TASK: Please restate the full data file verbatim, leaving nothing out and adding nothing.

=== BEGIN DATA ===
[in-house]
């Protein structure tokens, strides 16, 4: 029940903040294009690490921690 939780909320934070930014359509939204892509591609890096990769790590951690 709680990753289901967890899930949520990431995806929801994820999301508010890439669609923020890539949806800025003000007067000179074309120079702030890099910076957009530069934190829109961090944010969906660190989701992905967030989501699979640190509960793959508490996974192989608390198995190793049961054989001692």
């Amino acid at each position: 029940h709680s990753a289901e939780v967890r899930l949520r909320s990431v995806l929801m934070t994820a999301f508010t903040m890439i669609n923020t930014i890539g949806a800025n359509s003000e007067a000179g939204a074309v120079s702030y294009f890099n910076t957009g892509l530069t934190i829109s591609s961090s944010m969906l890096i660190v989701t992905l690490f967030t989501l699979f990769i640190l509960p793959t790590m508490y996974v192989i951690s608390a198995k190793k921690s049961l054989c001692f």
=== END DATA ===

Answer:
[in-house]
């Protein structure tokens, strides 16, 4: 029940903040294009690490921690 939780909320934070930014359509939204892509591609890096990769790590951690 709680990753289901967890899930949520990431995806929801994820999301508010890439669609923020890539949806800025003000007067000179074309120079702030890099910076957009530069934190829109961090944010969906660190989701992905967030989501699979640190509960793959508490996974192989608390198995190793049961054989001692």
């Amino acid at each position: 029940h709680s990753a289901e939780v967890r899930l949520r909320s990431v995806l929801m934070t994820a999301f508010t903040m890439i669609n923020t930014i890539g949806a800025n359509s003000e007067a000179g939204a074309v120079s702030y294009f890099n910076t957009g892509l530069t934190i829109s591609s961090s944010m969906l890096i660190v989701t992905l690490f967030t989501l699979f990769i640190l509960p793959t790590m508490y996974v192989i951690s608390a198995k190793k921690s049961l054989c001692f």